The plaintiffs placed their schooner, “Melville,” on the marine railway of the defendant at Washington, N. 0., to be caulked and otherwise repaired. They allege in their complaint that the work was so defectively done that on the voyage the vessel leaked, and the water, finally coming into contact with some barrels of lime which were in the cargo, set fire to the vessel, which was thereby burned. This action is to recover the valué of the vessel and cargo.
If the repairs were defectively made, so that the vessel leaked, the damages were the cost of having the defects repaired and interest on the value of the plant (the vessel) and hire of employees, and the like (Sharpe v. Railroad, 130 N. C., 613; Tompkins v. Cotton Mills, ib., 347; Mills v. Railroad, 119 N. C., 693), during the additional delay thus caused. This direct damage might have been set up as a defense to the action by the defendant in which it recovered of the plaintiffs its charges for making such repairs, and the defendant pleads such judgment as a bar to this action. Tbe plaintiffs contend that this is a counterclaim, which it was optional with them to plead. *113It seems to us that while the damages now sued for, if valid, would be a counterclaim, the foundation for them is taken away by the adjudication in the other action that the defendant had performed its contract.
Aside from that, there is no evidence and no allegation that the defendant had notice that the vessel was to be used for carrying lime, nor, indeed, that this was its purpose. The evidence is that four barrels of lime were taken on board among the cargo. It was a remote and not a direct consequence that the water from the leak reached them and set fire to the vessel. The captain testified that he could have saved the vessel except for the fire.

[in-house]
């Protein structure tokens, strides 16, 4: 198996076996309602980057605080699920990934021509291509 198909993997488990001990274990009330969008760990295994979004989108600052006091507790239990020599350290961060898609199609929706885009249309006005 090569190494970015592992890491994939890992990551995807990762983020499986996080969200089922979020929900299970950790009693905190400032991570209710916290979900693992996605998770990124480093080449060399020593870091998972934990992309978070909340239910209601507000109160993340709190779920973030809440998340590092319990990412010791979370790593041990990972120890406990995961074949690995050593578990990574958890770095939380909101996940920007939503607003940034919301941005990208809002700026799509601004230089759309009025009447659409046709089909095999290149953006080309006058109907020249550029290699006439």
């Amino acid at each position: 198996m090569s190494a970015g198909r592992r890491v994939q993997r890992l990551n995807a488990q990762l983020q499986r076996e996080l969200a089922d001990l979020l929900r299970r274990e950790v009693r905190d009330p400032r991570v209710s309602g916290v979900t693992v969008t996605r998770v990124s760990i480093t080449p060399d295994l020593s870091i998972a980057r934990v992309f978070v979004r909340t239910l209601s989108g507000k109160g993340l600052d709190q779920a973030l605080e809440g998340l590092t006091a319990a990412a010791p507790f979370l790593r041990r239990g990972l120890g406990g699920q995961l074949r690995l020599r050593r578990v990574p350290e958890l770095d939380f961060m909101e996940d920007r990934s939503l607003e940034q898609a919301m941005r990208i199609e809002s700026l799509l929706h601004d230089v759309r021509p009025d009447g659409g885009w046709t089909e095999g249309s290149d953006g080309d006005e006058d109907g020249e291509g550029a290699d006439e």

The burning of the vessel from the leak was not in the contemplation of the parties. Even if the vessel had been sunk by the leaks, it was incumbent upon the plaintiffs to allege and to prove that they used due diligence, but did not and could not discover that the work was defective so that the vessel would leak until too late to avoid that consequence. Railroad v. Hardware Co., 143 N. C., 57. The complaint does not aver this, but on the contrary says that the plaintiffs relied on the defendant and had “no knowledge of the breach of duty and violation of contract” by the defendant. To start a vessel on a voyage upon that assumption, without inspection or trial — for none is alleged — was such gross negligence on the part of the plaintiffs as makes that the proximate cause of the disaster. The captain of the vessel, a witness for plaintiffs, testified that he knew the vessel was leaking before he sailed and when he took the four barrels of lime aboard.
In refusing the motion to nonsuit there was